Impartiality key for new tax ombud
Retired judge Bernard Ngoepe's diagnostic skills will be put to the test as South Africa's first tax ombud.
As former judge-president of the North Gauteng high court, retired Judge Bernard Ngoepe is probably comfortable with the role of adjudicator. But his diagnostic skills will be put to the test in a new way with his role as South Africa's first tax ombud.
Officially opened to the tax-paying public on Monday, Ngoepe's office has unofficially been operating since October 1 following his appointment, a move that was provided for by the Tax Administration Act of 2011.
The thinly staffed office has been operating with an interim workforce largely on loan from the South African Revenue Services (Sars) – the body about which its complaints will be received.
Despite this, Ngoepe outlined his strong intention to maintain the independence of the office, which will be accountable to the finance ministry rather than the revenue service.
"We hope that we can be truly independent," he said. "We hope in due course … people will have confidence in the general administration of tax."
Slew of complaints
In the six months between then and now, the office of the tax ombud has been approached 673 times. Complaints were divided into serious issues, systemic issues, emerging issues and recommendations. But 91% of the approaches received fell outside the ambit of the office. Only 9% (61 complaints) were deemed as valid. Of the complaints received, 70% have been resolved, and 30% are in progress or still awaiting feedback from Sars.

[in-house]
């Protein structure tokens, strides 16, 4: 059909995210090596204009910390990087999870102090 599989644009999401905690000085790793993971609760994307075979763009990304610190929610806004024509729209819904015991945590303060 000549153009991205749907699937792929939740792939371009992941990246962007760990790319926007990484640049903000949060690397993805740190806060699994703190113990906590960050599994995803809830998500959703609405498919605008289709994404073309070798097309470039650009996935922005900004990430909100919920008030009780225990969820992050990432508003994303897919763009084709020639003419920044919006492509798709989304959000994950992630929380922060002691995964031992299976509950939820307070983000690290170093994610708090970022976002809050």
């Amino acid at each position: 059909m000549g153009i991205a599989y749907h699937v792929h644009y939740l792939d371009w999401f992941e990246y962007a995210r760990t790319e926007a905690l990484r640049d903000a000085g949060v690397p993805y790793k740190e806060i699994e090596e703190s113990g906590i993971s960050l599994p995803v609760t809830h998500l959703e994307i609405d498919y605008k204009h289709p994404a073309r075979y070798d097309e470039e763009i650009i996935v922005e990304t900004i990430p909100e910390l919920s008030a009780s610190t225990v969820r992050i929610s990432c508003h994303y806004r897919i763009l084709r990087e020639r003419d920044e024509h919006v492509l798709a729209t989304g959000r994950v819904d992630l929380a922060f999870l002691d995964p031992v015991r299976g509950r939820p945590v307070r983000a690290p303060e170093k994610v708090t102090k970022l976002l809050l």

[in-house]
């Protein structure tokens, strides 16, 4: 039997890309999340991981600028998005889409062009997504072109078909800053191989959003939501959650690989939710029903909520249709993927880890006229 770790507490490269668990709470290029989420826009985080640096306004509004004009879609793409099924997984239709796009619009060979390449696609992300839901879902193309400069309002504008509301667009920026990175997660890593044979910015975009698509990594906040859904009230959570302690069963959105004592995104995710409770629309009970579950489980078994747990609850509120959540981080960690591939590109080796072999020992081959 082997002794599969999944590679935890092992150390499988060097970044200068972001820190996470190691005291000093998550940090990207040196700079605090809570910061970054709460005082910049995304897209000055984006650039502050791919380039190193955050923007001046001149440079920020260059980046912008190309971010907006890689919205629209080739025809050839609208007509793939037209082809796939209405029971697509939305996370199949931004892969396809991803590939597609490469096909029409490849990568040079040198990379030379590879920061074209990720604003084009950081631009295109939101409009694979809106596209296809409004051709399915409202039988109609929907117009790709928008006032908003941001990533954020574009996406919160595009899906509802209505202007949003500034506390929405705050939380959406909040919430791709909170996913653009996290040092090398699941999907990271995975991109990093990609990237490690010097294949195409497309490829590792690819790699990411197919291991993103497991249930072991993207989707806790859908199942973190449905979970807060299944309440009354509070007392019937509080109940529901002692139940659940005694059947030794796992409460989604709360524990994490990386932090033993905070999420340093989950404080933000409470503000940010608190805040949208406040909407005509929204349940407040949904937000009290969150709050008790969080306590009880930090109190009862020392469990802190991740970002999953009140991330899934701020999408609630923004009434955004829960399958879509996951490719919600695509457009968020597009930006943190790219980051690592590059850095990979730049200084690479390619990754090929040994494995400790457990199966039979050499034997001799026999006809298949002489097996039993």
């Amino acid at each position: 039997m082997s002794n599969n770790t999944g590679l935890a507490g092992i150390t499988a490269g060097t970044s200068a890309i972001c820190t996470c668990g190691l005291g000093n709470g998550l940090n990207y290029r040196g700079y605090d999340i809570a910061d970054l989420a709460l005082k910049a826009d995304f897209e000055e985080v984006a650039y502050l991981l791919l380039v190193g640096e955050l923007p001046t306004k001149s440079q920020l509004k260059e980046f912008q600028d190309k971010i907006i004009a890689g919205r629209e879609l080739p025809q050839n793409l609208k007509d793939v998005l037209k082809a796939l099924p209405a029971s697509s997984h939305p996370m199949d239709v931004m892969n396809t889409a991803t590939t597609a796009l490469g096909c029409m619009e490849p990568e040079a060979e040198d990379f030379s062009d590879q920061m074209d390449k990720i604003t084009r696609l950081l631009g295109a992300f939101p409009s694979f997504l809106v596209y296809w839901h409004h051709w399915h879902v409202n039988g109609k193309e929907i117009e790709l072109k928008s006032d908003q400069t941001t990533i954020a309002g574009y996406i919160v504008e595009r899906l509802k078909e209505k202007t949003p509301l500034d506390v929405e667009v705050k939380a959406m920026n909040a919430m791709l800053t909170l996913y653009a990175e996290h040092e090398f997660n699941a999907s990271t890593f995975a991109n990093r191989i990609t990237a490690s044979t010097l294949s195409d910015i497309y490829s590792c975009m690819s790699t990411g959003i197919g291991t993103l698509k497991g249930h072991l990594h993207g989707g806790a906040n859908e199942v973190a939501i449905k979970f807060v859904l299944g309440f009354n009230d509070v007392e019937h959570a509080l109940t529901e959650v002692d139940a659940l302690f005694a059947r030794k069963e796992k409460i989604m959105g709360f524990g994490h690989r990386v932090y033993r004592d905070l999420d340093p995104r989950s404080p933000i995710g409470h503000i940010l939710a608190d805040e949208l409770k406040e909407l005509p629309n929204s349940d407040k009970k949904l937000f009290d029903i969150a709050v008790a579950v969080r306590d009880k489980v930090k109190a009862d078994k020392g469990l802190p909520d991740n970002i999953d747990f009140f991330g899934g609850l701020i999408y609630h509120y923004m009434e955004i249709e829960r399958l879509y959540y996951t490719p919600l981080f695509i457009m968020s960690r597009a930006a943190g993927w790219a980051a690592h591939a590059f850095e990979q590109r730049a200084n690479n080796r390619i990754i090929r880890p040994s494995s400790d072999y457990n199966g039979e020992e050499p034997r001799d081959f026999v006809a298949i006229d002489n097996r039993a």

At Monday's launch of the office, Finance Minister Pravin Gordhan said the public may wonder why a tax ombud had been so long in coming. "You may ask why it [wasn't established] 20 years ago."
The answer, he said, was that the need and ability had evolved with South Africa as a democracy. In establishing the office now, he said, South Africa could draw from the best practice of other countries.
"The model that we've developed is one that is adapted from those of Canada, the United Kingdom, Australia – and their experiences over the last 15 or 20 years in terms of how the tax ombud actually works, and what is appropriate for South Africa," Gordhan said.